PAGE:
Kathmandu, June 25
Rate of torture in detention in the country has increased by five per cent over the past three years, according to a report.
According to a study conducted by Advocacy Forum, of 1,165 detainees interviewed in 2018 22.2 per cent reported they had to undergo torture or other cruel, inhuman or degrading treatment. As many as 306 interviewees were juveniles, who reported 23.5 per cent rate of torture.
The report said child correction homes were reported to be housing juveniles nearing double their capacity, leading to illegal detention of juveniles with adults in conventional detention centres.
According to the report, torture was disproportionately inflicted at a higher rate against socio-economically poorer groups in comparison to richer groups, and individuals with higher social status. Detainees of the Tarai ethnic origin experienced torture at 30.4 per cent rate, 8.2 per cent higher than the overall torture rate, partially attributable to a growing Tarai right movement and resulting government suppression.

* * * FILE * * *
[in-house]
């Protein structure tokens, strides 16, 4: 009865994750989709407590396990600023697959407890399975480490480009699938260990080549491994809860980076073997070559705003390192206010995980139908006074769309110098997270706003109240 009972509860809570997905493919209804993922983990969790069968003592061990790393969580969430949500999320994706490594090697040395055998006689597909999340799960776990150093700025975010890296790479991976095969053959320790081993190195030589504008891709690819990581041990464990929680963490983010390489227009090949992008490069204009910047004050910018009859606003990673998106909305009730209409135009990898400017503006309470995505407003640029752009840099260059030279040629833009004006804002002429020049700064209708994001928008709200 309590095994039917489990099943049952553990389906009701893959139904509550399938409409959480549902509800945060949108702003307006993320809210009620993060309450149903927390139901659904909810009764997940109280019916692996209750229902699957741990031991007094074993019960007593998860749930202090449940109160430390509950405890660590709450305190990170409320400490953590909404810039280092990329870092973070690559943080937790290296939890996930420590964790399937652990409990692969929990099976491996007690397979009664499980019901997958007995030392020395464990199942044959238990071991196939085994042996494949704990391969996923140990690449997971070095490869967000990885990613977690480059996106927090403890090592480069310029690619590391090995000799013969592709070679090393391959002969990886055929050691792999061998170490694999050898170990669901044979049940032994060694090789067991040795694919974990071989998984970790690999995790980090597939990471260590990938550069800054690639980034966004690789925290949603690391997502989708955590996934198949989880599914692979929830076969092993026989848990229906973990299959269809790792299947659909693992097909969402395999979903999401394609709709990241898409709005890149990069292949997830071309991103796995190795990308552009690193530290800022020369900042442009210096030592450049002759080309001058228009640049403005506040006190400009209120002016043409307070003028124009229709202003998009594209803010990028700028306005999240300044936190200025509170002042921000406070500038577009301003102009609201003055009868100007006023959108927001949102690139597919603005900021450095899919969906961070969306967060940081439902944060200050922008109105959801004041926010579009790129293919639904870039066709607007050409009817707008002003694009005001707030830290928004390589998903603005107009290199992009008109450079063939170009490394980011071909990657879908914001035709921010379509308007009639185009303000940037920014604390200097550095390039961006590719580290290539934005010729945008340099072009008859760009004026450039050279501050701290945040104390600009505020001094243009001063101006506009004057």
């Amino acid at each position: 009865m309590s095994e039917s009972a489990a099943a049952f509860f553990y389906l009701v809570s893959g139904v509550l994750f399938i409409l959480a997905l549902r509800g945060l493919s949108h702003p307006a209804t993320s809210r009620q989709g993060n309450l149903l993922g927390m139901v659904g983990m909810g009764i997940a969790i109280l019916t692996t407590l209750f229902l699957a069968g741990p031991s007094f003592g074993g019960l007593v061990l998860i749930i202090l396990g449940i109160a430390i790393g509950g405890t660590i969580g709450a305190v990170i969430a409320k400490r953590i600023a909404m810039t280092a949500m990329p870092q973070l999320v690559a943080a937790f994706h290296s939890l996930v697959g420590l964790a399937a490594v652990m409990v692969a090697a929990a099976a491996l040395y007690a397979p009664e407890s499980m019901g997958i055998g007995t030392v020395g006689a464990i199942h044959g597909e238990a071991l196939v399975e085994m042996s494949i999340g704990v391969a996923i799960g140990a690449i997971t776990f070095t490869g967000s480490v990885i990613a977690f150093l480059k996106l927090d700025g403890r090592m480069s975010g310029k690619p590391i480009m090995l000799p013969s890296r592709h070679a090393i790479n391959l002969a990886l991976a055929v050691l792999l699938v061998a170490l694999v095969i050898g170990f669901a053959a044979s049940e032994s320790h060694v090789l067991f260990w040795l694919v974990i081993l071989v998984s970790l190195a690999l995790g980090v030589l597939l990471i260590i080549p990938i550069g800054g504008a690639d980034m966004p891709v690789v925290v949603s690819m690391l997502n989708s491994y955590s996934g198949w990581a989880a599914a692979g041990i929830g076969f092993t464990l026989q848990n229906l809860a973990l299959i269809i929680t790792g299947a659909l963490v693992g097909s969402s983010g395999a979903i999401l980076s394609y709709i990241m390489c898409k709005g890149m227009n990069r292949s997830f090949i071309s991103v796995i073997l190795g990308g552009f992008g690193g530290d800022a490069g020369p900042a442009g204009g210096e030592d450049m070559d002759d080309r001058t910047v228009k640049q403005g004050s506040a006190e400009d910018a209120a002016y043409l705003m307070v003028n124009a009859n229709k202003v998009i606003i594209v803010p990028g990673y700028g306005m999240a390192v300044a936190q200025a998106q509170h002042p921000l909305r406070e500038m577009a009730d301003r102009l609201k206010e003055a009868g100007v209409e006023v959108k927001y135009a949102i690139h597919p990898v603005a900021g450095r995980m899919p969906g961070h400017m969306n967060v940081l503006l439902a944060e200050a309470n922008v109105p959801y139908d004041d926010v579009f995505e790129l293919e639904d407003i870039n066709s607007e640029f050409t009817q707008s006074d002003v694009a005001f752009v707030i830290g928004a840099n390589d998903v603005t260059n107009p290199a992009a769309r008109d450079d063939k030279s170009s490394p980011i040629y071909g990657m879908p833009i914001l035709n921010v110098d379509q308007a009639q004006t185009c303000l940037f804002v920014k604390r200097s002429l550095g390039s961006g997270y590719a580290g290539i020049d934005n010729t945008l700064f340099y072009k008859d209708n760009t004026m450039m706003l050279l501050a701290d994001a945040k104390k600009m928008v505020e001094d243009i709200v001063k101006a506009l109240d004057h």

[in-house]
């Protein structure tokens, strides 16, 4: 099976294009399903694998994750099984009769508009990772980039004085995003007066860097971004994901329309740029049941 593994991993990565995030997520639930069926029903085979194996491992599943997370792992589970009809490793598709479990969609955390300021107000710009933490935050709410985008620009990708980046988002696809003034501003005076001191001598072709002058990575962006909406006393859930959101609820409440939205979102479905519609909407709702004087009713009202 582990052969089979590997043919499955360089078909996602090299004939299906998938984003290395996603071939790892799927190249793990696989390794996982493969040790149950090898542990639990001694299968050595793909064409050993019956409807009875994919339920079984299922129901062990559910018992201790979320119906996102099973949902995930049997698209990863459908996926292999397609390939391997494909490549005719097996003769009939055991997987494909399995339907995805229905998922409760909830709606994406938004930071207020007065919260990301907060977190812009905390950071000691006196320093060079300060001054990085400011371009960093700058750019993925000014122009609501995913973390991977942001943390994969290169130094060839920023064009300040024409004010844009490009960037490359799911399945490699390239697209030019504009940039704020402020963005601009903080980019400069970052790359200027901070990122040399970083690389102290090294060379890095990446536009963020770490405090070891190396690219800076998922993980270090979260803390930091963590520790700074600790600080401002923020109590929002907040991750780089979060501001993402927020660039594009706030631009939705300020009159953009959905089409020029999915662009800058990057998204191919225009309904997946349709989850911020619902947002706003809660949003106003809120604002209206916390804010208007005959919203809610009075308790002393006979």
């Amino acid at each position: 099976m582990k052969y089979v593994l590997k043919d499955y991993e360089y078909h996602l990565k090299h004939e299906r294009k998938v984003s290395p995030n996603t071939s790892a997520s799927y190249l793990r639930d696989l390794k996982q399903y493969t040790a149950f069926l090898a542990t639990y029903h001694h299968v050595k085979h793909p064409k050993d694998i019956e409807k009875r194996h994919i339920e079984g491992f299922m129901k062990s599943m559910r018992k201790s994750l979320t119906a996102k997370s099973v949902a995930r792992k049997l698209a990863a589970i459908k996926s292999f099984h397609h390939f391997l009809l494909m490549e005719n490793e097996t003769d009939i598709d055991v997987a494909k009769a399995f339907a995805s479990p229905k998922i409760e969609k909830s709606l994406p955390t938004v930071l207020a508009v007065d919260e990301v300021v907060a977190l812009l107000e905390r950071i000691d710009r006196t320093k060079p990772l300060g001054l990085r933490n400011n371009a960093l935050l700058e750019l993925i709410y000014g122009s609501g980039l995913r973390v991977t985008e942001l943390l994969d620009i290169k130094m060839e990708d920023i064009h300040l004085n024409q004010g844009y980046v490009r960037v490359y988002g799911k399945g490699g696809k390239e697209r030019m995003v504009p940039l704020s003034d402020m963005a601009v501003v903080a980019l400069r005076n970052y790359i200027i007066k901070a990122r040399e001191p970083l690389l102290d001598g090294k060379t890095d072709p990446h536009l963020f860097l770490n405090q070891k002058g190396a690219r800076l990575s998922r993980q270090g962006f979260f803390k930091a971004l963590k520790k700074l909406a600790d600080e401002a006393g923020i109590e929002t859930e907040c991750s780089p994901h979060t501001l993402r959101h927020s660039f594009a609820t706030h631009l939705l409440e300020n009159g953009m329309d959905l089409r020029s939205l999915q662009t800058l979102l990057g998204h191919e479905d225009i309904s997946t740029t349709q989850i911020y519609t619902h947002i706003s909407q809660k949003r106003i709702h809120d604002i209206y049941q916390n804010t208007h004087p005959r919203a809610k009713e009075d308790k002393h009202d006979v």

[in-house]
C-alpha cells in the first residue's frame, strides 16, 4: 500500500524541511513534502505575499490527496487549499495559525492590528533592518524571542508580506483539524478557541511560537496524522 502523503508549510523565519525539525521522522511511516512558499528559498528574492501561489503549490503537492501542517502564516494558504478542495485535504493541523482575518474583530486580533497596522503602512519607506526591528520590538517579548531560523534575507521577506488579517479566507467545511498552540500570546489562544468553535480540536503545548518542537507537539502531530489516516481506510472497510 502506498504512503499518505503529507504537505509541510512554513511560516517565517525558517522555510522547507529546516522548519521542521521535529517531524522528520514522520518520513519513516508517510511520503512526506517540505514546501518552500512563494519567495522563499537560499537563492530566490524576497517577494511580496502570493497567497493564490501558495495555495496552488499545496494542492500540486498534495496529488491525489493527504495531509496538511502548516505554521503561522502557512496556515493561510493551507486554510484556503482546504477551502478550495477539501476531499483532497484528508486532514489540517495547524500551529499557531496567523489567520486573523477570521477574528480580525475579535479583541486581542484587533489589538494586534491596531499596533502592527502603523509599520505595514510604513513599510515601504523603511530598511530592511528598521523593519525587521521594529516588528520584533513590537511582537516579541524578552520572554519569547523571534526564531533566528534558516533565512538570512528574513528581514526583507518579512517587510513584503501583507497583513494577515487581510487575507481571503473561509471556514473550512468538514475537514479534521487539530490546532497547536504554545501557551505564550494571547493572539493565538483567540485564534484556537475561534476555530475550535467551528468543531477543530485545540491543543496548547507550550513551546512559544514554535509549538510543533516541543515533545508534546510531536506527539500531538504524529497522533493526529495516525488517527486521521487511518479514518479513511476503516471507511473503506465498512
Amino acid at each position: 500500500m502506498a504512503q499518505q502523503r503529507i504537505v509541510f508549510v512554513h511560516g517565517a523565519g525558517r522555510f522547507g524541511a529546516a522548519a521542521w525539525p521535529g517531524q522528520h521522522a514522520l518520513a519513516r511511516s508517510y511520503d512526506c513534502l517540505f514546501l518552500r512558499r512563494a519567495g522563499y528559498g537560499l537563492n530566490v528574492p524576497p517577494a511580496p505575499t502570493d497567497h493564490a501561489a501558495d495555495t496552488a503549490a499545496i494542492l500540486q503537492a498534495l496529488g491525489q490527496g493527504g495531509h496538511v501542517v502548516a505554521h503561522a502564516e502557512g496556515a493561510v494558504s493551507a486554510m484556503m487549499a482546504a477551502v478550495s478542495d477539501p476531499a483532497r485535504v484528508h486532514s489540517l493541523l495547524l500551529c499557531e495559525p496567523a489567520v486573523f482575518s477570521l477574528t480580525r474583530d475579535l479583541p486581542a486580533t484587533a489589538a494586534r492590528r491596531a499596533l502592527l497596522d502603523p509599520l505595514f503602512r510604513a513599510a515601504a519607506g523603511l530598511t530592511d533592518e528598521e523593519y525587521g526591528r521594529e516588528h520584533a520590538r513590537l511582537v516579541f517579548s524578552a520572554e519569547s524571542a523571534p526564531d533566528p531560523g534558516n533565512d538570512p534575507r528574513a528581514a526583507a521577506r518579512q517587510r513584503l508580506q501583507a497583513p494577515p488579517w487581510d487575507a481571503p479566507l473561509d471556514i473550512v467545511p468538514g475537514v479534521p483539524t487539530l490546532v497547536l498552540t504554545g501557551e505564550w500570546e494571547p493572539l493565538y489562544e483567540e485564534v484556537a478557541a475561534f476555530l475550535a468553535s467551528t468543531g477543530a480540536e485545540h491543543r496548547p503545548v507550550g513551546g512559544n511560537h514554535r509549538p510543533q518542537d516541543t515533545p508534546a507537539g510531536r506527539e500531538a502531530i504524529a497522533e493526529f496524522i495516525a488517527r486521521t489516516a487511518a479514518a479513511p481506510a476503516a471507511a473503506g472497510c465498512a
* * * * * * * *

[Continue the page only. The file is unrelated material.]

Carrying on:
The report also highlighted lack of compliance by the police with procedural safeguards, resulting in inadequacies and failures regarding health examinations of detainees. Police, judicial, and legislative systems in conjunction with the current legal and political context have failed to properly safeguard the rights and welfare of those under detention, the report stated.
The report recommended Nepal to ratify the Optional Protocol of the Convention Against Torture so that an official national body could facilitate independent monitoring and reporting of torture. It also recommended that statutory limitation of six months, on complaints regarding torture in the Penal Code, be removed so that survivors of torture could come forward once they were physically and mentally sound.
Other recommendations included modernising medical and legal supports for adults and juvenile and equipping police with resources, technologies and updated operational manuals. The report also recommended that child correction homes received attention and help required under national and international human rights law.
Speaking at the report unveiling programme, National Human Rights Commission Chairperson Anup Raj Sharma said although the situation of detainees had improved to some extent, a lot more needed to be done. He said since the government had a major stake in the protection of human rights, it should not in any form contribute to right violation.
A version of this article appears in print on June 26, 2019 of The Himalayan Times.